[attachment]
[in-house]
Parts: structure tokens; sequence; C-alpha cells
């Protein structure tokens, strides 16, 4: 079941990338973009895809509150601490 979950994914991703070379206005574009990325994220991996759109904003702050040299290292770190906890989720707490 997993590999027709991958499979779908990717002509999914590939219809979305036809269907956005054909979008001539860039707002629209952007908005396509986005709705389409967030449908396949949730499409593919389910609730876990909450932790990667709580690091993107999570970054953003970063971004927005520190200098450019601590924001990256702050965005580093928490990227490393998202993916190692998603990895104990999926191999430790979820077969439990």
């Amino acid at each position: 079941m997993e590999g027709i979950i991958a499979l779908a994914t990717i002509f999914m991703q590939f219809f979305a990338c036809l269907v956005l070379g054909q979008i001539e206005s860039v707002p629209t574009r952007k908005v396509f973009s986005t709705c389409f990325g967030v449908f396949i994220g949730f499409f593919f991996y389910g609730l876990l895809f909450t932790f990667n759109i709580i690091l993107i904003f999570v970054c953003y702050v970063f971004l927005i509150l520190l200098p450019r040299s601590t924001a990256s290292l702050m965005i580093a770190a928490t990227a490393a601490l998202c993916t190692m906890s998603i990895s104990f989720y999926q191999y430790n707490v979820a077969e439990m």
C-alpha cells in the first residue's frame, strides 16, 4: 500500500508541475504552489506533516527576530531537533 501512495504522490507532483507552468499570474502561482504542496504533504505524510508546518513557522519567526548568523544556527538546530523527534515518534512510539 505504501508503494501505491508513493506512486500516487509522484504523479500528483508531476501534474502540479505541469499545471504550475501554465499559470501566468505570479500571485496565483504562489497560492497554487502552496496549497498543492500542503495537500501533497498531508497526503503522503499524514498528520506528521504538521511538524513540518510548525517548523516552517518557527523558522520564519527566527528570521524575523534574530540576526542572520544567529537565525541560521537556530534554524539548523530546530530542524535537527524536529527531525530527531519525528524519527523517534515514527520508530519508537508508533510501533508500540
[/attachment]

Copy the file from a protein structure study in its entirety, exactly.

[in-house]
Parts: structure tokens; sequence; C-alpha cells
């Protein structure tokens, strides 16, 4: 079941990338973009895809509150601490 979950994914991703070379206005574009990325994220991996759109904003702050040299290292770190906890989720707490 997993590999027709991958499979779908990717002509999914590939219809979305036809269907956005054909979008001539860039707002629209952007908005396509986005709705389409967030449908396949949730499409593919389910609730876990909450932790990667709580690091993107999570970054953003970063971004927005520190200098450019601590924001990256702050965005580093928490990227490393998202993916190692998603990895104990999926191999430790979820077969439990």
């Amino acid at each position: 079941m997993e590999g027709i979950i991958a499979l779908a994914t990717i002509f999914m991703q590939f219809f979305a990338c036809l269907v956005l070379g054909q979008i001539e206005s860039v707002p629209t574009r952007k908005v396509f973009s986005t709705c389409f990325g967030v449908f396949i994220g949730f499409f593919f991996y389910g609730l876990l895809f909450t932790f990667n759109i709580i690091l993107i904003f999570v970054c953003y702050v970063f971004l927005i509150l520190l200098p450019r040299s601590t924001a990256s290292l702050m965005i580093a770190a928490t990227a490393a601490l998202c993916t190692m906890s998603i990895s104990f989720y999926q191999y430790n707490v979820a077969e439990m």
C-alpha cells in the first residue's frame, strides 16, 4: 500500500508541475504552489506533516527576530531537533 501512495504522490507532483507552468499570474502561482504542496504533504505524510508546518513557522519567526548568523544556527538546530523527534515518534512510539 505504501508503494501505491508513493506512486500516487509522484504523479500528483508531476501534474502540479505541469499545471504550475501554465499559470501566468505570479500571485496565483504562489497560492497554487502552496496549497498543492500542503495537500501533497498531508497526503503522503499524514498528520506528521504538521511538524513540518510548525517548523516552517518557527523558522520564519527566527528570521524575523534574530540576526542572520544567529537565525541560521537556530534554524539548523530546530530542524535537527524536529527531525530527531519525528524519527523517534515514527520508530519508537508508533510501533508500540